From here, Julian returned us to the adjacent main woodland again, where we had originally encountered Will Nash. Here the canopy frames a group of the more geometric works which respond to nature, in this barely tamed setting of overgrown grass and wild flowers. Clare Burnett’s pink powder-coated steel structure of cubes and double cubes, Natural Frequency, Light Pink 120 (2015, fig.8) Julian relates, ‘are all based on the Golden Section, the pattern is apparent in nature not just architecture, so her work looks formal, but in essence – in geometric terms, its quite natural.’ The artist later elaborated, ‘This seemingly magical ratio of 1:1.618 is found throughout history in art and science, from plant growth to Gothic Cathedrals; from human DNA to the Pyramids in Giza.’ Julian observed, ‘To me, its the colour that gives it the line, its resonance and that superimposed quality, linking it to the Nash work.’ Indeed although this quality made the pink cubes appear weightless and almost seem to float on the grass from some viewpoints, they are rapidly becoming engulfed by wild grasses and meadow flowers, so their distinct shapes are distorted and transformed. Nearby, we marvel at Silvina Soria’s geometric hanging work Unrooting (2015) suspended precariously between two trees, on a delicate wire that defies the form’s mass and weight, its shimmering steel surface catching the light.
Walking on the winding narrow path down past the stream with its imposing gunnera, we were intrigued by Peter Brooke-Ball’s Isolation (2014, fig.9), which consisted of two contrasting forms or ‘characters’, one made from stone, the other from scorched wood, linked by a thick rope, suggesting many possible narratives. The tall monolith-like ‘parent’’ appeared to stand accusingly on the higher path, as if its errant ‘child’ had taken a short cut, the cream rope set against the green slope betraying and indeed accentuating the escape route down to the path below! However, the bulbous, tethered form seemed strained and squeezed – suggesting that bulk had ultimately thwarted its escape.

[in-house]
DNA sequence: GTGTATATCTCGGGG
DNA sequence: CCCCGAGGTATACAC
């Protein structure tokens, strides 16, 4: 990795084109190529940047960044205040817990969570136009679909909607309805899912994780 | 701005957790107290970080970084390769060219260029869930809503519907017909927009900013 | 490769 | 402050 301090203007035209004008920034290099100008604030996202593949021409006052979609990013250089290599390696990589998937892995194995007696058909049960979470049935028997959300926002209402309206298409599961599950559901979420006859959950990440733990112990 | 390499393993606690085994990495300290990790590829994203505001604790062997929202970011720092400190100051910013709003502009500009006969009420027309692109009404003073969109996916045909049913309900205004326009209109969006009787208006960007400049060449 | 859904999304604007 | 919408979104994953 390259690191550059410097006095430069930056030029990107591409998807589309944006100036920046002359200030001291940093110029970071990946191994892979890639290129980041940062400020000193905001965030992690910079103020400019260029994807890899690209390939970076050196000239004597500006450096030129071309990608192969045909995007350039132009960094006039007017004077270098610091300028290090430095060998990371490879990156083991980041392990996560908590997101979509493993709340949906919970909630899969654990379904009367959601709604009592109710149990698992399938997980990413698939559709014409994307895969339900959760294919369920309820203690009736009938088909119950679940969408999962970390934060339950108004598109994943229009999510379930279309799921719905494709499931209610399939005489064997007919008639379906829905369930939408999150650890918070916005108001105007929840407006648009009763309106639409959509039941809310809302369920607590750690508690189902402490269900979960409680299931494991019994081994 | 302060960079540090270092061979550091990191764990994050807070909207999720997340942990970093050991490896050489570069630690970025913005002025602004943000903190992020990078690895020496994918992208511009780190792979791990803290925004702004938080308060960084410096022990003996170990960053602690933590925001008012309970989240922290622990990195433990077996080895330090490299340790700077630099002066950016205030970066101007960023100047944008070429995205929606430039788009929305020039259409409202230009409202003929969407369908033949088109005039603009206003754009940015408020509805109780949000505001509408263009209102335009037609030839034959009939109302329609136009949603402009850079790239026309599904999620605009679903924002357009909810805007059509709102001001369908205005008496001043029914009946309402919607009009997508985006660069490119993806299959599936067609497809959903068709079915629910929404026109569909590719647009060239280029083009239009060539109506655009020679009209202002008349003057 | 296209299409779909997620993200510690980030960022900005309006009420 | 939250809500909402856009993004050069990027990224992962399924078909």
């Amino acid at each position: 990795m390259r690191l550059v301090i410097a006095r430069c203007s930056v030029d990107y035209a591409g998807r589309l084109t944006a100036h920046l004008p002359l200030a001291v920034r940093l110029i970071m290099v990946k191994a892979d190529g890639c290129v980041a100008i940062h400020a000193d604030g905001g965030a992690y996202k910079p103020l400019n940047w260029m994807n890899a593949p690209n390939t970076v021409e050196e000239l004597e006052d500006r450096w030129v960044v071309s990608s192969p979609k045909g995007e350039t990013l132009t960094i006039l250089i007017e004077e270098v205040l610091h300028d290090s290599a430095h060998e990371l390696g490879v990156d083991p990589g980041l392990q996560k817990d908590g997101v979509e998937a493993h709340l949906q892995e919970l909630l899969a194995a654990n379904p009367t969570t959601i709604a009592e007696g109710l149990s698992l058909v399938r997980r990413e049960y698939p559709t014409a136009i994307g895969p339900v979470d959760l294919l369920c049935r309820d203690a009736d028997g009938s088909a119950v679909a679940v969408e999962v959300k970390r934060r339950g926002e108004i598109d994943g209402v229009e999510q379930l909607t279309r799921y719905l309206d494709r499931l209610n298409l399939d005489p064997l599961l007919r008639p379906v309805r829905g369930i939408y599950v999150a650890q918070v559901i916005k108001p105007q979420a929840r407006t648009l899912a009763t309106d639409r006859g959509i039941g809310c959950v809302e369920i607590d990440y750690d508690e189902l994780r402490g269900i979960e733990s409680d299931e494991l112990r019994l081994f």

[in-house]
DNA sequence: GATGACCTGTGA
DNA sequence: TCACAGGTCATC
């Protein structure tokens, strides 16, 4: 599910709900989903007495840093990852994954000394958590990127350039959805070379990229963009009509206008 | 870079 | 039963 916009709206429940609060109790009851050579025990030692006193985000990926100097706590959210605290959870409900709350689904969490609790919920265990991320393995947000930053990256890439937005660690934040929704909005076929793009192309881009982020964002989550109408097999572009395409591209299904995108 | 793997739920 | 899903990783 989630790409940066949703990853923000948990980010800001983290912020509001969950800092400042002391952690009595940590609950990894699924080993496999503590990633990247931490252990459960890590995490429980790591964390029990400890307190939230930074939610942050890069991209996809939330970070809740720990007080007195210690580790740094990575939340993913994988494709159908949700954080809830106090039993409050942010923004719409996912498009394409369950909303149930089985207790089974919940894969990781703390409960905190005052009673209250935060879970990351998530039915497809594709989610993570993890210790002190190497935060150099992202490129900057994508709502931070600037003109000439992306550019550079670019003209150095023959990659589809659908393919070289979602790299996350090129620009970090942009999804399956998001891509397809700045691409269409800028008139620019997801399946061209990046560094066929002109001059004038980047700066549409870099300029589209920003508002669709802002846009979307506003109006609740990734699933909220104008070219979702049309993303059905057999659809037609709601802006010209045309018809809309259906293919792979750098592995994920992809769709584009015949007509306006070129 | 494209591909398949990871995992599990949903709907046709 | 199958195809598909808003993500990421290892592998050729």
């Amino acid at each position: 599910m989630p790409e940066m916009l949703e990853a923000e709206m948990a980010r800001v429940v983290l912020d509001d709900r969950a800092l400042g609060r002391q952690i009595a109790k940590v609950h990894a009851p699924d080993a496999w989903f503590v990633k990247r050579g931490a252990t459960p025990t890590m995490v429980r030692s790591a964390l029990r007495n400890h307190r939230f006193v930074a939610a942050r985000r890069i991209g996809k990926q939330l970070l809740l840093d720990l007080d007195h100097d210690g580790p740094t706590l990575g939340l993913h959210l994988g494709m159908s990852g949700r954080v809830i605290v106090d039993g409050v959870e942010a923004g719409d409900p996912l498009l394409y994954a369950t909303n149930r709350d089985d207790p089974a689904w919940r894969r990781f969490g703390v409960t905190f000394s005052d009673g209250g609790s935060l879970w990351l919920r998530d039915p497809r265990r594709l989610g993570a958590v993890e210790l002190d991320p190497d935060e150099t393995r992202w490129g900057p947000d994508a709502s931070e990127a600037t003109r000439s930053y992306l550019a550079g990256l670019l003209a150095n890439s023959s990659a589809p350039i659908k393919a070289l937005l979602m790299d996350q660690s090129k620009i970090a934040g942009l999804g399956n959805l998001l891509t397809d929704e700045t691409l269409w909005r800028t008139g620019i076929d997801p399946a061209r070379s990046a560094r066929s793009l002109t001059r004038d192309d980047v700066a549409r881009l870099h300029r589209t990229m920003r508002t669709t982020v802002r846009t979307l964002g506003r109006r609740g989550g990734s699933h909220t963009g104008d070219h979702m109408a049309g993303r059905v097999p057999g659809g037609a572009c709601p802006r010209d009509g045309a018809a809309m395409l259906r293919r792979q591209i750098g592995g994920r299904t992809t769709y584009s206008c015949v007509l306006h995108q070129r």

Passing Robert Phillip’s helix-like We Come from Heaven, I from Hell (2012) Julian then let us explore the more formal gardens again, introducing us to the yew tree walk, which is a series of trees with an opening in the middle – an intimate yew ‘room’ which acts as a stage for Alex Hoda’s Untitled (2014, fig.10). Julian related, ‘This work is made from Carrara marble, with all its associations of sculptors such as Michelangelo, yet the subject is a random piece of gum, which a machine has cut from a 3d drawing and then scaled up. Hoda is fascinated by the incidental and relishes that paradox of the disposable being elevated into something precious by this use of material. The work also seems embedded in its base, as if refusing to expose its proper shape.’ Indeed placing the work in this setting was similarly playful as it subverts traditional notions of the aggrandisement of a garden statuary centrepiece. Julian concurs, ‘Throughout the exhibition, we tried to surprise and confound the viewer with thought-provoking installations. Another work which focuses on detritus is his bronze work Untitled III (2013, fig.11) outside the Bothy Gallery, which is modelled on a banana skin and underpinned by the same slapstick humour.’ In this piece, Hoda has also exploited the innate potential of his material, as the flat inanimate banana skin became a dynamic presence, the thin crisp bronze suffused with movement, gesture and expression.